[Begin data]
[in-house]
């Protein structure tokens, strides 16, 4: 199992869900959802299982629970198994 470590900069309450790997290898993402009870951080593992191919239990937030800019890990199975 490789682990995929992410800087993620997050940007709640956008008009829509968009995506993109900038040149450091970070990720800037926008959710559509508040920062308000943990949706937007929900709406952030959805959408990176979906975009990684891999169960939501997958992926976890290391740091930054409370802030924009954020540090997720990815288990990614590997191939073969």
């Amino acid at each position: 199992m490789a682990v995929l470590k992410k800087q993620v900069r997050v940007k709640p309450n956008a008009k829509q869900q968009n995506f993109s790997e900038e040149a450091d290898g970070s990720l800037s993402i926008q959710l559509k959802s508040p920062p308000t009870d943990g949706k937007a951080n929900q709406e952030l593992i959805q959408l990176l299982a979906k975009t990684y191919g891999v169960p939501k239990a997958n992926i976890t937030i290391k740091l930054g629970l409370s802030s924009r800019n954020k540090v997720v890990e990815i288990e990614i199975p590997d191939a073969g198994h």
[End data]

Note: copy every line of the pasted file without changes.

[in-house]
């Protein structure tokens, strides 16, 4: 199992869900959802299982629970198994 470590900069309450790997290898993402009870951080593992191919239990937030800019890990199975 490789682990995929992410800087993620997050940007709640956008008009829509968009995506993109900038040149450091970070990720800037926008959710559509508040920062308000943990949706937007929900709406952030959805959408990176979906975009990684891999169960939501997958992926976890290391740091930054409370802030924009954020540090997720990815288990990614590997191939073969």
């Amino acid at each position: 199992m490789a682990v995929l470590k992410k800087q993620v900069r997050v940007k709640p309450n956008a008009k829509q869900q968009n995506f993109s790997e900038e040149a450091d290898g970070s990720l800037s993402i926008q959710l559509k959802s508040p920062p308000t009870d943990g949706k937007a951080n929900q709406e952030l593992i959805q959408l990176l299982a979906k975009t990684y191919g891999v169960p939501k239990a997958n992926i976890t937030i290391k740091l930054g629970l409370s802030s924009r800019n954020k540090v997720v890990e990815i288990e990614i199975p590997d191939a073969g198994h």